I guess the reason many people here mention they've never seen these kind of tools in Japan, is that you wouldn't find them in a normal house. Relatively few people bake at home here (or even OWN an oven) and butter is mostly used for toasts. If you have an insatiable kodawari (pedantry) for nicely cut butter cubes, I guess you could just go ahead and buy the pre-cut sticks.
Yes, the toast bread is quite thick (though usually not as much as this), and the butter is frequently served as a perfectly slice on top. So perhaps having tools for perfectly slicing butter in right angle out of bulk-size slabs is not so surprising.
Yeah I see a variety of forms. Usually sticks which I prefer also but also "two stick"ish and "four stick"ish slabs. I also see logs of rolled butter, which are about three sticks worth or so rolled into a cylinder. I also see square slabs, maybe the mass of a stick or so, and sometimes tubs. The tubs are convenient for spreading but not as much for baking.
I usually prefer the sticks, as you don't have to cut the larger slabs.
In Canada we have both a slab of 4 sticks, but also 4 individual sticks in a cardboard box. I like that one a lot, since a stick of butter is too little and a slab the size of 4 sticks is too much. 4 sticks in one pack is perfect.
As a side note though, it’s not just packaging. I’m originally from Germany, and we don’t use salted butter there. In Canada it’s all salted butter by default.
You definitely get the sticks in Cape Town, South Africa (along with packets of ham that say “edible” in big writing on the front). The butter is also ungodlily expensive, and margarine is in very common use
probably less healthy than real butter. "Vegetable oil" is almost always canola oil, which is more appropriate in your automobile crankcase than in your body. Temperate oils in general aren't good for you: they evolved to have their nutrients available at colder temperatures for a germinating seed to grow in the spring. They rancidify readily as it gets warmer.
I would love to see some peer-reviewed sources on those claims, specifically that canola oil is actively bad for you, that "temperate oils" are bad for you in general, and the rancidification claim (I keep mine in a cupboard and I have literally never had it go rancid).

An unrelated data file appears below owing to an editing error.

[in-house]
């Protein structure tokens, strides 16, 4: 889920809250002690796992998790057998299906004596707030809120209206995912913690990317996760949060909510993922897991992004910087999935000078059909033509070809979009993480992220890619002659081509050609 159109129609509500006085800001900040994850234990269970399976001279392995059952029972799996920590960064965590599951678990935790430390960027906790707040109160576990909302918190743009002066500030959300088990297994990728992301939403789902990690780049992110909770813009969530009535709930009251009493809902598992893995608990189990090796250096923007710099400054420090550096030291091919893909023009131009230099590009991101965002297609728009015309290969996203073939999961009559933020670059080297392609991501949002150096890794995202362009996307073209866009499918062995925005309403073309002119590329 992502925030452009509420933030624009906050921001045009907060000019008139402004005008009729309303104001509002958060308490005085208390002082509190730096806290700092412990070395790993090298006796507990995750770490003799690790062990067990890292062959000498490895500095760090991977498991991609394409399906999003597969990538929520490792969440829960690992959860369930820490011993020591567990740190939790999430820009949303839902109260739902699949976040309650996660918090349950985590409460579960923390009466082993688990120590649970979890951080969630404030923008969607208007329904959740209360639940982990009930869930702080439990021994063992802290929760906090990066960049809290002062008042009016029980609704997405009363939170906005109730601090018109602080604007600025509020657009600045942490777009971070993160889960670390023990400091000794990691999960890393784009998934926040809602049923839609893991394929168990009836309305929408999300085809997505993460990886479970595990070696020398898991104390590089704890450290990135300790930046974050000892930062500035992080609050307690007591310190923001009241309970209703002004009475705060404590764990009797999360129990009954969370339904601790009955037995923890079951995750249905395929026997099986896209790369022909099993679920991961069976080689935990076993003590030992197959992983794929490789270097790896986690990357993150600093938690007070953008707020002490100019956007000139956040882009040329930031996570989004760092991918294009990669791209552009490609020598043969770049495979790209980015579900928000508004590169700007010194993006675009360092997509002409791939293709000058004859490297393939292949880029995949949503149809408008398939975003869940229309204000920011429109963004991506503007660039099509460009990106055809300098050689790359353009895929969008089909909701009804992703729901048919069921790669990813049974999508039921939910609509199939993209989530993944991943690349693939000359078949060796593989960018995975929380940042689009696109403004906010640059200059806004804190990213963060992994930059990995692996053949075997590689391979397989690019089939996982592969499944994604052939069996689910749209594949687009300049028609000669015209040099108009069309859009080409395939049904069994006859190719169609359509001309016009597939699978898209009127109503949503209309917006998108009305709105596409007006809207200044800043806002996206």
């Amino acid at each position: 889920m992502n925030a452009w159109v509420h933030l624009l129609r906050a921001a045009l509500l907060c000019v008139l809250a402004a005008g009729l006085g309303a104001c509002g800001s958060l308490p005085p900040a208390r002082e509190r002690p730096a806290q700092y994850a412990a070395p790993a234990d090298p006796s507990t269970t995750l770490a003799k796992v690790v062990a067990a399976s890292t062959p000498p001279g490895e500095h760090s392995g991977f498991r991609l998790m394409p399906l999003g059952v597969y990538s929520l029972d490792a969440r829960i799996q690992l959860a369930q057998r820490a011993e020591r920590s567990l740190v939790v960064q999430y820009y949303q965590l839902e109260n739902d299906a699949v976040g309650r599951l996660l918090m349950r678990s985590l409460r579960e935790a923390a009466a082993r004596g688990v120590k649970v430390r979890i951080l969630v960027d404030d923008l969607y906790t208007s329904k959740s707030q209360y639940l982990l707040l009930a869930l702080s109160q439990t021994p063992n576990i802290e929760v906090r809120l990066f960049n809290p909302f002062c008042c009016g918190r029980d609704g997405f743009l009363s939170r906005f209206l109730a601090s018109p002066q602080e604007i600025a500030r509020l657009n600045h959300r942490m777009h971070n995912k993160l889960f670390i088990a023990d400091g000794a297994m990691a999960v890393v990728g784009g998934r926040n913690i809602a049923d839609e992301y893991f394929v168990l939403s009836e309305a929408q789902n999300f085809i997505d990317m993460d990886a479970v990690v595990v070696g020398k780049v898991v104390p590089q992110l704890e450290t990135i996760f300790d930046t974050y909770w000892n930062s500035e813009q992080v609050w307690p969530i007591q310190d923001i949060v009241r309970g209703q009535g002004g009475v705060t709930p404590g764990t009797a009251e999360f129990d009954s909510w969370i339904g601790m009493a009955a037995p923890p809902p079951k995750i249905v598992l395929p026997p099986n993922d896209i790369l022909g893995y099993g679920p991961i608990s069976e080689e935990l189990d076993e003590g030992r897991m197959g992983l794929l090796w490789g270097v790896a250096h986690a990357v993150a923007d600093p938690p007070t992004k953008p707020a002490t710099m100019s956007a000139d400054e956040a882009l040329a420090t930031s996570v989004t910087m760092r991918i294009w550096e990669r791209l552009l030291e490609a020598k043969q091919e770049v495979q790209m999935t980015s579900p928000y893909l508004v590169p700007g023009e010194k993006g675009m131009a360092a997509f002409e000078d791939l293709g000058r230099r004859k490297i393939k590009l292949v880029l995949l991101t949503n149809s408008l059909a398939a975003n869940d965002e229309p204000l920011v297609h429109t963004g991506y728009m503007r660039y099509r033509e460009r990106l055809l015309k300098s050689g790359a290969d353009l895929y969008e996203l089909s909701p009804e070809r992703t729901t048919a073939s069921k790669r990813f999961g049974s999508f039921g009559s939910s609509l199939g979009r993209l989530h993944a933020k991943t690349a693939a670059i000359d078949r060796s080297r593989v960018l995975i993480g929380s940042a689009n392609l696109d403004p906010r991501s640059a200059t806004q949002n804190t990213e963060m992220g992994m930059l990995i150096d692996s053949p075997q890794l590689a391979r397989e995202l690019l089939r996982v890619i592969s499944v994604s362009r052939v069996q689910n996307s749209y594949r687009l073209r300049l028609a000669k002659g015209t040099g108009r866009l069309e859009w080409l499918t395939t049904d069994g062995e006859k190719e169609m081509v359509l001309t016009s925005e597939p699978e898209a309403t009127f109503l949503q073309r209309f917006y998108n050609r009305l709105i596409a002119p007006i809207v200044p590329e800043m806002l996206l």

I cook mostly with (actual genuine) extra-virgin olive oil or peanut oil, since I prefer the smell and taste over the more commonly used canola/sunflower oil, and yes you can fry in olive oil just fine. But I still want to see some credible research that supports your claims.
That's OK. I'll let you do your own clerical work on this topic.
A couple of interesting points to consider: refined, bleached, deodorized oil such as canola oil is highly processed. Your link warns about highly processed oil in general. Considering how little we seem to be able to nail down scientifically the nutritional value of fat, the focus of the article around the role of fat in diet has a level of certitude I find suspect.
> Your link warns about highly processed oil in general.
No, it specifically says that there are concerns about them and goes on to explain why those concerns are generally misplaced, e.g. in relation to the use of hexane and the amount of trans fat present.
It also explains that the levels of trans fats are higher in animal fats, especially in beef fat and milk/butter, which you conveniently chose to ignore.
As you can also see, there are references at the bottom of the page, for your further edification.
In contrast, you have provided absolutely no references to your claims, and you apparently refuse to do so.
All form factors are wrong. They expose the butter to air.